Little is known about long-term outcomes of patients with end-stage organ failure undergoing bariatric surgery.


1094 patients undergoing bariatric surgery from 2006-2019 were retrospectively screened. Inclusion criteria were left ventricular ejection fraction <30%, continuous oxygen/non-invasive ventilation (NIV) therapy, liver cirrhosis/history of liver transplantation or kidney failure stage 4/5. High-risk patients were matched for age, gender, BMI, operation type, diabetes, arterial hypertension, and sleep apnoea with patients without advanced organ failure.


28 high-risk patients (57% female) were identified with a mean age of 50,0+-8,5 and mean BMI of 53,3+-8,9kg/m2. Matched patients had a mean age of 47,2+-8,7 and a mean BMI of 51,3+-7,8kg/m2. 86% had a sleeve gastrectomy. High-risk patients had complications (Clavien-Dindo>=3) in 11% vs. 4% (p=0,380) with a 3,5% in hospital mortality. Total bodyweight loss was 22% vs. 28% after 24 months (p=0,182) with equal improvement of comorbidities. Depression scores of high-risk patients decreased from 11,4+-7,5 to 4,9+-5,6 (p=0,002). Overall survival over 5 years in the high-risk group was 86%. Therapy goal (cessation continuous oxygen/NIV therapy) was achieved in 15% in patients with end-stage lung disease while the success rate for other diseases was >50%. However, lung function remained stable or improved in all patients.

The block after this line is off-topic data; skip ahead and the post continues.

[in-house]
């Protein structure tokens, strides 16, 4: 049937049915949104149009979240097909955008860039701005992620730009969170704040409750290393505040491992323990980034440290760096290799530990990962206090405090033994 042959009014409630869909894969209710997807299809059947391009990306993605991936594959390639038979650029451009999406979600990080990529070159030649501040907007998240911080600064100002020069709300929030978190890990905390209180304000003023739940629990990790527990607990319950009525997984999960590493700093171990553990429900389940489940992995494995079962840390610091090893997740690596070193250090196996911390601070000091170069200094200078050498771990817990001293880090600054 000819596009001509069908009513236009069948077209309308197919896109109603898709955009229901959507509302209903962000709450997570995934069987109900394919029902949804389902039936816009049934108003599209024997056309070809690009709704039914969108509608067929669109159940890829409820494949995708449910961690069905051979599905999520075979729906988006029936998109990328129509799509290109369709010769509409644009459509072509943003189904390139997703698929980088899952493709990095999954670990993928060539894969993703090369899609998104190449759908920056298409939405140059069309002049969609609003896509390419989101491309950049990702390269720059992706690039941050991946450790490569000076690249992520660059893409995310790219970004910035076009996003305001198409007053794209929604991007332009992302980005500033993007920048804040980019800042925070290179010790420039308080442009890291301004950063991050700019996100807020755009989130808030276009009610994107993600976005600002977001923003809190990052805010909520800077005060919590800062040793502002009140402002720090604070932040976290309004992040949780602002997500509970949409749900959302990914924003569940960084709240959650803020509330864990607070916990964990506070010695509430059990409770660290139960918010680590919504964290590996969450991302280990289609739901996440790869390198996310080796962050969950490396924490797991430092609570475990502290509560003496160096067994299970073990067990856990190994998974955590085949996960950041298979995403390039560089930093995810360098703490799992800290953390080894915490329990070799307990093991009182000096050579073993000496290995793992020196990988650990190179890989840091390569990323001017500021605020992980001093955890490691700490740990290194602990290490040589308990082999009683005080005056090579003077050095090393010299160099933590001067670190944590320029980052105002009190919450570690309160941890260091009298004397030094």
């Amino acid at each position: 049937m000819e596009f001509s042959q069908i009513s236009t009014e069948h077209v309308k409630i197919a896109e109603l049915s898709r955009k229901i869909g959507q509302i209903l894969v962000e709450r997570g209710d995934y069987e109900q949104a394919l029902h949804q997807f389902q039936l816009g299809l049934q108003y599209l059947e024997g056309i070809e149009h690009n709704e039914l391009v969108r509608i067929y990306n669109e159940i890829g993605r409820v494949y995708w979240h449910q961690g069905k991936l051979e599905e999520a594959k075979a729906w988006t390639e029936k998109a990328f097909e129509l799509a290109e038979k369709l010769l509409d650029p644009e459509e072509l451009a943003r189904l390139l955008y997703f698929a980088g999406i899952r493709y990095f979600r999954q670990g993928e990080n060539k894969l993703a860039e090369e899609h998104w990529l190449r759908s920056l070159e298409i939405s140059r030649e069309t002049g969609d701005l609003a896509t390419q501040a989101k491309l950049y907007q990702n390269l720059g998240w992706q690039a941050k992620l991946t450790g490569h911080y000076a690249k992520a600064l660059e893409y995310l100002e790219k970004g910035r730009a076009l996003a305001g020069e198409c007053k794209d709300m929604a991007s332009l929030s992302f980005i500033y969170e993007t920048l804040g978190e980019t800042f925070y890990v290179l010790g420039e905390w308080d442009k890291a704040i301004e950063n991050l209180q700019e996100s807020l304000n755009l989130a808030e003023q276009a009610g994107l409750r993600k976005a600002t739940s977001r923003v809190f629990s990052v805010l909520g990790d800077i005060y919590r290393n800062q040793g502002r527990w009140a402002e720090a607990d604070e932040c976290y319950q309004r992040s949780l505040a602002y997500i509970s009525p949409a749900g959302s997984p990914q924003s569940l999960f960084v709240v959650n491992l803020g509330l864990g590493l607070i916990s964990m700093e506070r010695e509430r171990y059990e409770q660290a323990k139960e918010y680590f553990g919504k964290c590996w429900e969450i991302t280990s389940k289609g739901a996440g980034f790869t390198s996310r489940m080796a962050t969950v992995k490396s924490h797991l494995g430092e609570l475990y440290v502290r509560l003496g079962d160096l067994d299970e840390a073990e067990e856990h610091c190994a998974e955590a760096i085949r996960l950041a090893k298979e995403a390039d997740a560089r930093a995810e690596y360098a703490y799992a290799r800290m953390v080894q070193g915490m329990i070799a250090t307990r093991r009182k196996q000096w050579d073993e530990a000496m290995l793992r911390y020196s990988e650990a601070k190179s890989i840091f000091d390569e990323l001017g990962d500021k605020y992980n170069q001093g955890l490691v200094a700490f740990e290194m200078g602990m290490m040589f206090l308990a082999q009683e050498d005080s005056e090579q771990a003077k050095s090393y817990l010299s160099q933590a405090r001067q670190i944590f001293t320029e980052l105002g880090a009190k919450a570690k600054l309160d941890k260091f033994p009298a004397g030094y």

Despite end-stage organ failure and a significantly reduced life expectancy, long-term survival was 86%. While lung disease had the lowest complete resolution rate, lung function still improved or remained stable. Patients with end-stage organ failure should not be precluded from bariatric surgery but further investigations which patients' benefit are necessary.